The grim specter of death hangs over us all. But for certain people, some forces guaranteed to kill wind up being reduced to mere nuisances. Take a look at six examples of people who can fend off the Reaper—providing he’s playing by their rules.
1. The Peruvians Immune to Rabies
The World Health Organization has declared rabies fatal “nearly always” if the bite victim hasn’t gotten vaccinated following exposure. It’s a lousy way to go, too: infected patients develop hydrophobia (a fear of water) or muscle paralysis leading to coma. But in 2012, the U.S. Centers for Disease Control announced they had found six people living in the Peruvian Amazon with rabies antibodies who were in good health. Since antibodies are only created after vaccination or after exposure—and only one had been vaccinated—scientists concluded they had survived some degree of viral infection, possibly owing to the high concentration of vampire bats in the area.
2. Wim Hof
Dutchman Wim Hof once felt an overwhelming urge to jump into icy water. Feeling no worse for the wear, he graduated to Arctic marathons and North Pole swimming. Hof has been studied by experts in hypothermia and displays no adverse effects to freezing temperatures under controlled conditions. In ice water, his body temperature has plunged as low as 93.6 degrees without shivering. (Ninety degrees can prove fatal.) Hof told The Guardian he can withstand the cold through meditation and appears to have the confidence to back it up: He once tried climbing Mount Everest in nothing but shorts and ascended roughly 24,000 feet.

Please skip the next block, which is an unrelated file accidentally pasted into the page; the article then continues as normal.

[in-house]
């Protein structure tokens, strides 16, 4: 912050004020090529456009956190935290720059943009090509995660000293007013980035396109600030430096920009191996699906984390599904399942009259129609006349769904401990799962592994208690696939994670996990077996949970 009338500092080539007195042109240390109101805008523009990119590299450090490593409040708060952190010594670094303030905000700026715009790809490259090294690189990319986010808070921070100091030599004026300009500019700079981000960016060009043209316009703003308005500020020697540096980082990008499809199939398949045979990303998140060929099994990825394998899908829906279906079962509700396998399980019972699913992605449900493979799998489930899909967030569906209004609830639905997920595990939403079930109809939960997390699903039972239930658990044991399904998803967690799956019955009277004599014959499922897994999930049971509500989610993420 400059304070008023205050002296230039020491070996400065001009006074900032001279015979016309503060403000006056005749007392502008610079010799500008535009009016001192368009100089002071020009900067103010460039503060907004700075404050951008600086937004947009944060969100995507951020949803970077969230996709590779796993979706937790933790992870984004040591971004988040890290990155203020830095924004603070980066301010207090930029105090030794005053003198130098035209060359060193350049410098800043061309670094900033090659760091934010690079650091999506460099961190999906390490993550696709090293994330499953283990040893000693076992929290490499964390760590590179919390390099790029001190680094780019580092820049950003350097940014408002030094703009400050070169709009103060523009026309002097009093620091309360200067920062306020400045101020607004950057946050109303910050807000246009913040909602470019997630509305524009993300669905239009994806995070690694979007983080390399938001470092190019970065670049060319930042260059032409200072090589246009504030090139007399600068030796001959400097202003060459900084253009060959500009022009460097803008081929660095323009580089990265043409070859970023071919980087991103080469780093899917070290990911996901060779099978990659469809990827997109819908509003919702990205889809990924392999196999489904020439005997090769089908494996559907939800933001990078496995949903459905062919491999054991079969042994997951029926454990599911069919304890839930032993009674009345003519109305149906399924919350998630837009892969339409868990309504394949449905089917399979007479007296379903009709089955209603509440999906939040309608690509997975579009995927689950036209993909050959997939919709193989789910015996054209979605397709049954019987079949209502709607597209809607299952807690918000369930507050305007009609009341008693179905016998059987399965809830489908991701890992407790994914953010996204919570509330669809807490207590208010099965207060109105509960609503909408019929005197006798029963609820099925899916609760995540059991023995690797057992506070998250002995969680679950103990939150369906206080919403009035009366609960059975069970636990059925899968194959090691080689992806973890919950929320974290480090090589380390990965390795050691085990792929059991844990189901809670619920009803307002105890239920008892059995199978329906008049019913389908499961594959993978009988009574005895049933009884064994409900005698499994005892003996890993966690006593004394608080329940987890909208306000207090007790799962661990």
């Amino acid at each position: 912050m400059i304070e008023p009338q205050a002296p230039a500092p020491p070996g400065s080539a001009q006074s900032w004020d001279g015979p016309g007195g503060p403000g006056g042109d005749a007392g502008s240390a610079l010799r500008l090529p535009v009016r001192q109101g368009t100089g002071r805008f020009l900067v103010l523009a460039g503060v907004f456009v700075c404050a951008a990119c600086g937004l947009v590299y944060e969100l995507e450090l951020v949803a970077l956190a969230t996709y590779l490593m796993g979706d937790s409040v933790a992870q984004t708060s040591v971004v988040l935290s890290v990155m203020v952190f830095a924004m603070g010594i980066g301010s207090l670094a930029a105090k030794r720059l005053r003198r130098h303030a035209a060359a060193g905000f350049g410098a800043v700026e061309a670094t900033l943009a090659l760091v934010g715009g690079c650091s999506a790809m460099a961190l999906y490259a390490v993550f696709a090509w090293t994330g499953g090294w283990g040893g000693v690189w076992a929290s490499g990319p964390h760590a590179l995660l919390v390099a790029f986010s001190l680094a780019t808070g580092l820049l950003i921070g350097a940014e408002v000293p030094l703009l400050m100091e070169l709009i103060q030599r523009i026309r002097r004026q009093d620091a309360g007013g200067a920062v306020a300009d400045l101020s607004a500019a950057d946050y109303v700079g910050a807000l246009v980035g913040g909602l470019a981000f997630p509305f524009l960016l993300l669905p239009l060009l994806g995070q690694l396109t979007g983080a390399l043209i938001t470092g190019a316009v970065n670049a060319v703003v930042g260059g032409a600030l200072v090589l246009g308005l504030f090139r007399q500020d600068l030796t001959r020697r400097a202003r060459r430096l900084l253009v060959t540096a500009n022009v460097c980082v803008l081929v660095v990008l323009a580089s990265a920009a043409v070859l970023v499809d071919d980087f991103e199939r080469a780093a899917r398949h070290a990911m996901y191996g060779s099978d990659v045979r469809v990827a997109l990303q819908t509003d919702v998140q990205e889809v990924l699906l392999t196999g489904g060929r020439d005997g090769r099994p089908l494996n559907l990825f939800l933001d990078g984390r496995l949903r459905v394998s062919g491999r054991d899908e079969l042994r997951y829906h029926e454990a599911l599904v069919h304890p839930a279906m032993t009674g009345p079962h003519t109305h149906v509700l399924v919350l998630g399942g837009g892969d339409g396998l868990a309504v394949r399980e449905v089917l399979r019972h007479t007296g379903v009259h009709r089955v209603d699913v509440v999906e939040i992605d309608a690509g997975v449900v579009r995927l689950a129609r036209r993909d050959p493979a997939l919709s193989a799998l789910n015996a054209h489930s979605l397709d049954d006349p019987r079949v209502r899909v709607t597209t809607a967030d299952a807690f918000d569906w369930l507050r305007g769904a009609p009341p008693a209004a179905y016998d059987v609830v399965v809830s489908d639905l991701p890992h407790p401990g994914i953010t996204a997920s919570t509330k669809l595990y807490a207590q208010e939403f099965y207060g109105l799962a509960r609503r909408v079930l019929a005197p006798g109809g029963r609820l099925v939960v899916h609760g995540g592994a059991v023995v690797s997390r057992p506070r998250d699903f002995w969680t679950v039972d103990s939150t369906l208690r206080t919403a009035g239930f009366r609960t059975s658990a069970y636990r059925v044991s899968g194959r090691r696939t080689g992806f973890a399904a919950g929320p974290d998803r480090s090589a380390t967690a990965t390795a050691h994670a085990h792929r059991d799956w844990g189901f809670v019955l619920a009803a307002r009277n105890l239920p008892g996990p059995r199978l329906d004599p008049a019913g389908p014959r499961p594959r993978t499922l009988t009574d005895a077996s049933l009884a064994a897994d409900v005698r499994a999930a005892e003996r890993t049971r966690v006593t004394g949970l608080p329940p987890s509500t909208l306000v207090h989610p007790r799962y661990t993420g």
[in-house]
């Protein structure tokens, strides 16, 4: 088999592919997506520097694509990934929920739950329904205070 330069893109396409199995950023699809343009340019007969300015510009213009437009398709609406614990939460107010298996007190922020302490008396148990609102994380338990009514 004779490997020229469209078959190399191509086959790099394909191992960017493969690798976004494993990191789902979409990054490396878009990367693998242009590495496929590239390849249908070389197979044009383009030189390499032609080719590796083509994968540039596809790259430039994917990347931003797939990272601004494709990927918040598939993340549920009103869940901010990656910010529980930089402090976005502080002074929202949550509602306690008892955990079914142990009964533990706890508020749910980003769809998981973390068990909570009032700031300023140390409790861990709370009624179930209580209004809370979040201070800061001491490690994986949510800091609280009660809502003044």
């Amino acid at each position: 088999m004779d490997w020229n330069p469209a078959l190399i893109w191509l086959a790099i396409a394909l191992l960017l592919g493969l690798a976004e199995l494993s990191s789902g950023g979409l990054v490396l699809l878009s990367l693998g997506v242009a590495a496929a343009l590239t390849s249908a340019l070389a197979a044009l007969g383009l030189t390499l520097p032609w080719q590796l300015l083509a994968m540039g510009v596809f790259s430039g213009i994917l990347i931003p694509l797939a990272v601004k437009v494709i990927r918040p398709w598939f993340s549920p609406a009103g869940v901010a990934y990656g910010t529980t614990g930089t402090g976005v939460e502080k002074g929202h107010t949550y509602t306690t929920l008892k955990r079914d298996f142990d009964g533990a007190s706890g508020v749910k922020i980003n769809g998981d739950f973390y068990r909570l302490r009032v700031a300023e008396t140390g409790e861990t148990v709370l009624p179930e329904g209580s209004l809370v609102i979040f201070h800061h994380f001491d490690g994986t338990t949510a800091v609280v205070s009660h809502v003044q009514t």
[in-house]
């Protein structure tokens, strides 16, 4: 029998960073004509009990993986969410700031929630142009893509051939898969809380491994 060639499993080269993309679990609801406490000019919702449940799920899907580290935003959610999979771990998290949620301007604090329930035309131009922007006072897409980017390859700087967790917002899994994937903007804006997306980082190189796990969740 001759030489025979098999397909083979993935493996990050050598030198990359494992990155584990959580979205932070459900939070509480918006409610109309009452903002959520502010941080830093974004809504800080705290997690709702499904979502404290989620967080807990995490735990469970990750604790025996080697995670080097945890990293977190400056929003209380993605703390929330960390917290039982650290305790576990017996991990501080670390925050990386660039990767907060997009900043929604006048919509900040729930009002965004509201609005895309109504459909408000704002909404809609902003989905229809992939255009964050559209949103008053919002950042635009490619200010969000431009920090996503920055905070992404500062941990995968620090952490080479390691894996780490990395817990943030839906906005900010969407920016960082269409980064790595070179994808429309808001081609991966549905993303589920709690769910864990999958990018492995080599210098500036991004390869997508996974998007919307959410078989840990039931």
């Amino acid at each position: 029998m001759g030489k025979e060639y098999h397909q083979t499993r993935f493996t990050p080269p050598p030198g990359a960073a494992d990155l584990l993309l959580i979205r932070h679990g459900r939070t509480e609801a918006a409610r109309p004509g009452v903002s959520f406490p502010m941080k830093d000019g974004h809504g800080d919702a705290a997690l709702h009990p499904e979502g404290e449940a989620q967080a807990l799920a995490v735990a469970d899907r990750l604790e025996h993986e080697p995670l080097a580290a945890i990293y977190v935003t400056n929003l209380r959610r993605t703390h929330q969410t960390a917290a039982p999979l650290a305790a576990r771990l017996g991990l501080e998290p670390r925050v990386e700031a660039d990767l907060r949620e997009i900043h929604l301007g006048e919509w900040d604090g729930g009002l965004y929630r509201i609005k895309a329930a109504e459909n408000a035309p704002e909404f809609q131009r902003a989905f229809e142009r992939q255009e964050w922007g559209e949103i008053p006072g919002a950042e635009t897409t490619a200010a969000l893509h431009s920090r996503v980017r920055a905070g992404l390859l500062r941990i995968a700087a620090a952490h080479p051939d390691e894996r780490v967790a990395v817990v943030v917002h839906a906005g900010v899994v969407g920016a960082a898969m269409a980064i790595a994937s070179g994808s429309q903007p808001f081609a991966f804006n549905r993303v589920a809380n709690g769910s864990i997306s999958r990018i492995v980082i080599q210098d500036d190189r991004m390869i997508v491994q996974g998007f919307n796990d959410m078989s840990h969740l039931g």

3. Timo Kaukonen
Timo Kaukonen has made a name for himself on the Russian sauna competition circuit: the Finland native once withstood a 230 degree Fahrenheit room for 16 minutes in 2003. (Water boils at 212 degrees.) Under such conditions, burns and hyperthermia become serious considerations. Kaukonen’s onetime competitor, Vladimir Ladyzhensky, collapsed and died shortly after one such event in 2010.
4. Tom Sietas
If Tom Sietas should ever find himself trapped underwater, he’ll have at least 15 minutes to figure things out. A German free diver, Sietas holds the world’s record for holding his breath underwater at over 22 minutes. Since those attempts are frequently after inhaling oxygen, though, it wouldn’t do Sietas much good if he went overboard spontaneously. Good thing he can hold his breath unassisted for over 10 minutes. Typically, brain damage occurs after three to four minutes without respiration. Sietas’s lungs are believed to hold 20 percent more oxygen than a normal person’s.
5. Bill Haast
Who can say what compels a man to essentially “milk” the venom from millions of poisonous snakes? Bill Haast spent decades handling vipers, cobras, diamondbacks, and other reptiles under the banner of his Serpentarium Laboratories, which supplied the key ingredient—poison—in anti-venom formulas for bite victims. In order to handle his high volume of ornery suppliers, Haast injected himself with venom every day for 60 years. Despite being bitten over 170 times, he was never fatally struck. When he passed away, it was of natural causes—at the age of 100.
6. Dickinson Oppong
Guzzling too much water in too short a period of time can easily induce hyponatremia, a condition where the body becomes so overloaded with fluid the kidneys are unable to keep up and your bloodstream becomes diluted. (In 2009, a woman died from a marathon water drinking contest arranged by a radio station.) But Ghana’s Dickinson Oppong is somehow able to down liters of water in minutes without absorbing it. His stomach contains the liquid before Oppong spits it back out, avoiding everyone’s least favorite conclusions to a party trick: brain edema, coma, and death.